Ventifact, a wind-carved rock from Antarctica
and hung out with the barosaurus in the rotunda. Paleontologists are still arguing whether or not she could have reared on her hind legs like this {although it makes a dramatic display}; however, they all agree her young one is actually a kaatedocus. {Kaate- is a Crow Indian diminutive. So her name means "cute little diplodocus relative." Who says paleontologists don't have a sense of humor?}

Barosaurus with kaatedocus, American Natural History Museum, NYC
Barosaurus with kaatedocus, American Natural History Museum, NYC

We left NYC before the latest incident. My prayers go out to the New Yorkers hurt in lower Manhattan yesterday.

Enjoy the day, Ann

Saturday, October 28, 2017

Scrappy Trip Quilt Gifted and Lady Liberty

The orange peel quilting is finished and the binding is on so this little quilt was washed, dried, and delivered to the Boy Who Likes Green.

Scrappy Trip Around the World quilt in greens with red diagonals
Scrappy Trip Around the World quilt

Three pieces of green fabric were used on the back.

Three green fabrics make the back of this toddler quilt
Scrappy Trip Around the World quilt back
Gayle gifted me the green for the binding. She was tired of it; there was just enough for this small quilt.

Binding is a medium green print on this Scrappy Trip Around the World quilt
Detail of binding on Scrappy Trip Around the World quilt

Here's a closeup of the quilting. Not bad.

Orange peel curved free motion quilting on Scrappy Trip Around the World quilt
Detail of Orange peel quilting

Quilt Details
Size: 43"" x 43"
Design: Scrappy Trip Around the World
Batting: Mountain Mist Blue Ribbon100% cotton
Thread: grey Aurifil cotton 50/2 thread
Quilting: Orange peel with walking foot

Personally, Mountain Mist is one of my favorites but the batt does shrink with the first wash. {About two-inches in this case but it's been as much as four inches.} I like the crinkled effect on the quilting, the very light weight, and prefer these 100% cotton batts.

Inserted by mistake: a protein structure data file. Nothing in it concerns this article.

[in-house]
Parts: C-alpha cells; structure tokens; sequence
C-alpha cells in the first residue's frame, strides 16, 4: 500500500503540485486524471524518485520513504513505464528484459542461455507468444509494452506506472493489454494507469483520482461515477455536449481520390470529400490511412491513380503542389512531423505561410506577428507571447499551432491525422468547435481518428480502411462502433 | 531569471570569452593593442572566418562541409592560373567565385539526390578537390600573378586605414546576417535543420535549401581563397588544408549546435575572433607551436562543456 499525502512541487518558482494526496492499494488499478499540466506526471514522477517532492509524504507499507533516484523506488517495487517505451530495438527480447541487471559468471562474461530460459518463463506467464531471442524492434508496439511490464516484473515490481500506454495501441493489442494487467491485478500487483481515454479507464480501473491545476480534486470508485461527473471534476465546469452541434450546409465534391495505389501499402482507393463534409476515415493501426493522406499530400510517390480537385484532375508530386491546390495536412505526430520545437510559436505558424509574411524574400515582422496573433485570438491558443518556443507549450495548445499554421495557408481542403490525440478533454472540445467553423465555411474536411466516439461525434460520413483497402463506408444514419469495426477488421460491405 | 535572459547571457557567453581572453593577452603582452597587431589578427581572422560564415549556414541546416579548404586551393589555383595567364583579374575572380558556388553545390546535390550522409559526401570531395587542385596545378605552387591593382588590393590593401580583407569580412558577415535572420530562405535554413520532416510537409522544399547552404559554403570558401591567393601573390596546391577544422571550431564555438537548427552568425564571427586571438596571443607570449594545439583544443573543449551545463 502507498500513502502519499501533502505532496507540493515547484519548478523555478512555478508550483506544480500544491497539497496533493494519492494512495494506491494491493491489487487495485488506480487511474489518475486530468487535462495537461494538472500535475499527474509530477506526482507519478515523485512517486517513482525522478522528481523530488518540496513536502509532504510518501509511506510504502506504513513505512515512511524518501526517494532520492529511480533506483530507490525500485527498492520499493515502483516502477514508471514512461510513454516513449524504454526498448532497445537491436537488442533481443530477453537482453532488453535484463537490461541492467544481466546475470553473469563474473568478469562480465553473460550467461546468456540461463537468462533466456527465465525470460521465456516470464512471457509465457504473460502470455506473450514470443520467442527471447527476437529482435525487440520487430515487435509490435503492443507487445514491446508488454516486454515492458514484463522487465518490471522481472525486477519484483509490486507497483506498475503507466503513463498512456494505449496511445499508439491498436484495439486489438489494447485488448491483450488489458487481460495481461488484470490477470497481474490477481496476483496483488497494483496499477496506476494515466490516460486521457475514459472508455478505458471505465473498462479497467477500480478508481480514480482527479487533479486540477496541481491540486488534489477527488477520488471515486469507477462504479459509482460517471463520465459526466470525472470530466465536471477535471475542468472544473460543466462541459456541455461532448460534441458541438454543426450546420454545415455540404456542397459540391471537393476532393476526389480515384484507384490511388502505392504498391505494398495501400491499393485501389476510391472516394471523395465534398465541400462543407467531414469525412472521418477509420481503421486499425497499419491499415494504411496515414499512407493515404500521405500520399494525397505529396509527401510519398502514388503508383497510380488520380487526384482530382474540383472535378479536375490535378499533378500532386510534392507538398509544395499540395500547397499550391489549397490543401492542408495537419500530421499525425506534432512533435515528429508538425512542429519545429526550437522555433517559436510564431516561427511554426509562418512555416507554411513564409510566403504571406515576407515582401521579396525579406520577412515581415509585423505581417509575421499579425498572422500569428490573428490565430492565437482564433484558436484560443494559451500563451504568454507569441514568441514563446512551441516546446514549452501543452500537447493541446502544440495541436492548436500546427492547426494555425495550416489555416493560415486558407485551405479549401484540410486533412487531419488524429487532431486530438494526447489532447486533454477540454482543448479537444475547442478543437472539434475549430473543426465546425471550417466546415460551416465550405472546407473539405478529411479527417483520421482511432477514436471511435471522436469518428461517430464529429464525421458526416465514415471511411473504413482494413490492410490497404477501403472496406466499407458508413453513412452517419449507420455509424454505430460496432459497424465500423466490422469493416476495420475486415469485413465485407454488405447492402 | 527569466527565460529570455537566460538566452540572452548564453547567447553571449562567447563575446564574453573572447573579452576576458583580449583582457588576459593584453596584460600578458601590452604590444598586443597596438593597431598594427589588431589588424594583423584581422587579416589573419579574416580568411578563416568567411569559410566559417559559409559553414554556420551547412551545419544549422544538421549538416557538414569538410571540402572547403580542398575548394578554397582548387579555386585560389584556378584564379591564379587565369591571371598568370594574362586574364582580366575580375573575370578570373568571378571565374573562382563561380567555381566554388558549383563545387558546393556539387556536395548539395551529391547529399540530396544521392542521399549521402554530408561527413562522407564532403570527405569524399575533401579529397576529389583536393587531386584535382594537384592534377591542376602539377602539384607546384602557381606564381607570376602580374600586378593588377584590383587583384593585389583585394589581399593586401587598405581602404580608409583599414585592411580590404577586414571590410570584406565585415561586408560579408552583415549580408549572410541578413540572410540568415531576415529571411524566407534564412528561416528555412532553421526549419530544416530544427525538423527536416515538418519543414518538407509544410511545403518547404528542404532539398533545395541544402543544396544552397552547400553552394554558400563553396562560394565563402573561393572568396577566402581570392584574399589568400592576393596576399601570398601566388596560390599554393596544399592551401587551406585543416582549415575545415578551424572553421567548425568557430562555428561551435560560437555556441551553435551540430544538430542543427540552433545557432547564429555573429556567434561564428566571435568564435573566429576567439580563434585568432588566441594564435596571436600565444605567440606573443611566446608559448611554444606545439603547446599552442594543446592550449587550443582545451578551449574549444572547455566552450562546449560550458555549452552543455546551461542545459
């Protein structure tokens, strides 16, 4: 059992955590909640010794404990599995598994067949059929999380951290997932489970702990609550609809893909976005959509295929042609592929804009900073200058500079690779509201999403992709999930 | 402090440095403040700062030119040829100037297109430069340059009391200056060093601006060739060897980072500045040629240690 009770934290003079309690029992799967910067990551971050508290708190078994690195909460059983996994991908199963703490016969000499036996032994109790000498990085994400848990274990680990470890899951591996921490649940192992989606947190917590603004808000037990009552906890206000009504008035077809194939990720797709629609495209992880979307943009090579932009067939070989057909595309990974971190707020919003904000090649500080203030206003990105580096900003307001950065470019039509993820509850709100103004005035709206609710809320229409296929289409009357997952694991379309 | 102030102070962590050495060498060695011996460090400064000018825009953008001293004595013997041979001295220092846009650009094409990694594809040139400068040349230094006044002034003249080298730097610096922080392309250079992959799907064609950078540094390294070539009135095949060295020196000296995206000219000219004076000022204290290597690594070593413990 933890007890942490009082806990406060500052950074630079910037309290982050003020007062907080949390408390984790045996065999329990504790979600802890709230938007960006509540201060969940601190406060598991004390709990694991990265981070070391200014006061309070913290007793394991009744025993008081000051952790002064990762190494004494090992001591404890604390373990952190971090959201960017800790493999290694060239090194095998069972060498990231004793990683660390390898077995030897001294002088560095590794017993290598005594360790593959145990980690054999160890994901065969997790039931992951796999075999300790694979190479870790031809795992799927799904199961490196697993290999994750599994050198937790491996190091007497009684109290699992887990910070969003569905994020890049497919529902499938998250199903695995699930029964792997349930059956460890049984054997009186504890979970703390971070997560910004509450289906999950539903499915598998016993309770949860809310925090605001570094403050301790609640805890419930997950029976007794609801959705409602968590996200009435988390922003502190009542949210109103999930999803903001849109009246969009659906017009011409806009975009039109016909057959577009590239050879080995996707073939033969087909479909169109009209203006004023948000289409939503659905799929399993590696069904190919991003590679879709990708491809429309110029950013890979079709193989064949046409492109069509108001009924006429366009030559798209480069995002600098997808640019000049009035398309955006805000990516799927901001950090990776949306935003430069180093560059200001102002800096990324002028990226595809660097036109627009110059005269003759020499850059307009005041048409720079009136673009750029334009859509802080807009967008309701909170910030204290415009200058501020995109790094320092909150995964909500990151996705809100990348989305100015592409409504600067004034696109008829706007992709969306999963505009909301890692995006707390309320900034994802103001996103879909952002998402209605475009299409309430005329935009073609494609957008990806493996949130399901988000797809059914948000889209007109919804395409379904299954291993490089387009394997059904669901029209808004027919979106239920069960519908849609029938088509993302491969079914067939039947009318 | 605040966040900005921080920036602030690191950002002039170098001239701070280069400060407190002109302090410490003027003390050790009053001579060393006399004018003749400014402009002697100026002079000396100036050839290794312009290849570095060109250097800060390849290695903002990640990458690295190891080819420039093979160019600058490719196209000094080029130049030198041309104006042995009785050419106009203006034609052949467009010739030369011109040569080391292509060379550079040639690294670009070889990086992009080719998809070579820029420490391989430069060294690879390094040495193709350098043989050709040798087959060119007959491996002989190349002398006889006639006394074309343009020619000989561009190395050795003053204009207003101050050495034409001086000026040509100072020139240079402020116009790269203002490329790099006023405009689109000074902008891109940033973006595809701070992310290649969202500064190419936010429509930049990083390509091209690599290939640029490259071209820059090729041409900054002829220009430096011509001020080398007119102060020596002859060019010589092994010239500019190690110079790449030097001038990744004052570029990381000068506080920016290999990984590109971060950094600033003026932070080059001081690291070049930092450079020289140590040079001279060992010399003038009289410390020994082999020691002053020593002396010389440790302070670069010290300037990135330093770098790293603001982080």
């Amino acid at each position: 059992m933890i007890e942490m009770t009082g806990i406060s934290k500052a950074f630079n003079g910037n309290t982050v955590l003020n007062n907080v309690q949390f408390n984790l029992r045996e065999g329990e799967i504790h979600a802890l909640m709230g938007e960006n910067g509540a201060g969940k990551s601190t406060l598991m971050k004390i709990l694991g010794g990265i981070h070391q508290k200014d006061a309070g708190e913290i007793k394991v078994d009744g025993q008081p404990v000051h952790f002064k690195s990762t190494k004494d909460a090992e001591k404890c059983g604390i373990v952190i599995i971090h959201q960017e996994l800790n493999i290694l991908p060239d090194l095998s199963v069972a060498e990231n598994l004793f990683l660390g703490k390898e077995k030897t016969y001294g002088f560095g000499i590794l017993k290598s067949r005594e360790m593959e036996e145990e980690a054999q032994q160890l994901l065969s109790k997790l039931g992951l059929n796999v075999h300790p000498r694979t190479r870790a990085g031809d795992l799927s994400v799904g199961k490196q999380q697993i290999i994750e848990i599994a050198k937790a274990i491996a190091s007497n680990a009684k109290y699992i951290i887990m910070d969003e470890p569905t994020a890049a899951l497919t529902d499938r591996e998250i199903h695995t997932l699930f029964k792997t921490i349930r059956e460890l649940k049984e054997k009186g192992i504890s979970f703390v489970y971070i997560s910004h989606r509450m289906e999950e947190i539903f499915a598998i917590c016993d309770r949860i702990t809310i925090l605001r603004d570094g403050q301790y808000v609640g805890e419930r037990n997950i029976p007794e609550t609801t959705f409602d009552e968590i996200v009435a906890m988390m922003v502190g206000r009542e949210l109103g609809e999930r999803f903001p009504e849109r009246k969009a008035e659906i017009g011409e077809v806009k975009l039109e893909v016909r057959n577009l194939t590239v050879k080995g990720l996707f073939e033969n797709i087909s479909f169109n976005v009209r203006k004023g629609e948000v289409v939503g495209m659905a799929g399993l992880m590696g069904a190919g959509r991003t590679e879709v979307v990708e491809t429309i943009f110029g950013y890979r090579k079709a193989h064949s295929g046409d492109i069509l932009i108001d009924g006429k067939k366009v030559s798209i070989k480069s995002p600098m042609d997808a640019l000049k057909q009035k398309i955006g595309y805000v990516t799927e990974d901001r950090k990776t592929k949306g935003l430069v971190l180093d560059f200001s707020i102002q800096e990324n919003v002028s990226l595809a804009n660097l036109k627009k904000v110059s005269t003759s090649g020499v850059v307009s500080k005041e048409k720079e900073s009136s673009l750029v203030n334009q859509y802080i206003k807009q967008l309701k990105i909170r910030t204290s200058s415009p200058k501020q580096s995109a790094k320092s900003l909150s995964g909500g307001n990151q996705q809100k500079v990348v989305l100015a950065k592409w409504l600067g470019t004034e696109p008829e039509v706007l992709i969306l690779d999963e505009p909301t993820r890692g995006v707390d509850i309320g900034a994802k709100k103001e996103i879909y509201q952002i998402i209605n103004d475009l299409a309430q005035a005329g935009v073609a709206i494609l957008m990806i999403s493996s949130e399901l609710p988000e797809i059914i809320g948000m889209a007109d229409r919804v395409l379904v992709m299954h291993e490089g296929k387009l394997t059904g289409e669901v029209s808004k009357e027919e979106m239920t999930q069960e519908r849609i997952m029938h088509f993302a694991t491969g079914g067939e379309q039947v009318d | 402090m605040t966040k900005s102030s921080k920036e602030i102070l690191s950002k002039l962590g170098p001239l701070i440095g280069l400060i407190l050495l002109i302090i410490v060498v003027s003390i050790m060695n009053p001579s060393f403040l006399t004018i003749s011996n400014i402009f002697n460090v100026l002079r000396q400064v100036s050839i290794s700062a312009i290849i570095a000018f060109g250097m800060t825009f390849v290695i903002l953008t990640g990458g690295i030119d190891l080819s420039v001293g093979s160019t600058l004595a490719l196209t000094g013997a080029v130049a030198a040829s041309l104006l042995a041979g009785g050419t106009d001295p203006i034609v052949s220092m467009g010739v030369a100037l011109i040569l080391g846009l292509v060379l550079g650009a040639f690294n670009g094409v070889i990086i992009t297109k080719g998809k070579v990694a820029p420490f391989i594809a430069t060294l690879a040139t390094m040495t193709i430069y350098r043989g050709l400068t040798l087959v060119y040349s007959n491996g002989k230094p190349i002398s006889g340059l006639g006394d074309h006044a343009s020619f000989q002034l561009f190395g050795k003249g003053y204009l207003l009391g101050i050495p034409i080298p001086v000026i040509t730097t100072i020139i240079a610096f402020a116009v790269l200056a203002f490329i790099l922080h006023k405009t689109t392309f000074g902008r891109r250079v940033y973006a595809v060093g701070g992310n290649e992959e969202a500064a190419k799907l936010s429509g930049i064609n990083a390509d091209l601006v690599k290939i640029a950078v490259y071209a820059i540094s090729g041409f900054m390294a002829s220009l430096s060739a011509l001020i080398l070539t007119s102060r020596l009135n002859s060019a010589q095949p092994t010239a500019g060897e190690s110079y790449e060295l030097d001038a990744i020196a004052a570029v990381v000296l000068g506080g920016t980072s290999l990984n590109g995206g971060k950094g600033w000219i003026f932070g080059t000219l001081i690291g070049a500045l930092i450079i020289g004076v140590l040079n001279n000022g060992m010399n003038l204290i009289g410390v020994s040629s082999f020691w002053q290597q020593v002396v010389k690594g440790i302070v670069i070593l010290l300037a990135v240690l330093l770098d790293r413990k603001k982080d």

Previous posts:
The other Scrappy Trip was mailed, too, but in the rush to get to the post office I forgot to take a photo. Here's the top. These quilts were made sequentially so have similar fabrics although this second one has more pinks. The back is pink, too.

Green Scrappy Trip quilt with pinks and reds on the main diagonal
The second Scrappy Trip has pinks and reds on the main diagonal

Until the previous post went live I didn't realize it was all about "man" quilts - either for men or made by men. War and Pieced is at the American Folk Art Museum in NYC until January 7. It moves to the International Study Center at the University of Lincoln-Nebraska on May 25 and runs till September 16, 2018. Hopefully you will be able to see it at one of these museums.

Lady Liberty
I was finally able to visit the Statue of Liberty and Ellis Island. Tickets to these sites sell out well in advance; there was only one left when we found out we were going to NYC. I took it and planned everything else around it. The overcast day made great photos.

Statue of Liberty lit by low angle sun shining through clouds
The Statue of Liberty

Sculpted by Frederic Bartholdi, the statue is a gift from the people of France to the people of the United States. I knew the pedestal was built by the people of the US but didn't know the statue languished in storage for eight years until Joseph Pulitzer, a Hungarian immigrant, created a unique fundraising concept. Every person who donated at least a penny had their name published on the front page of his paper. He raised $100,000 in five months from 125,000 Americans and new arrivals. An immigrant with a newspaper.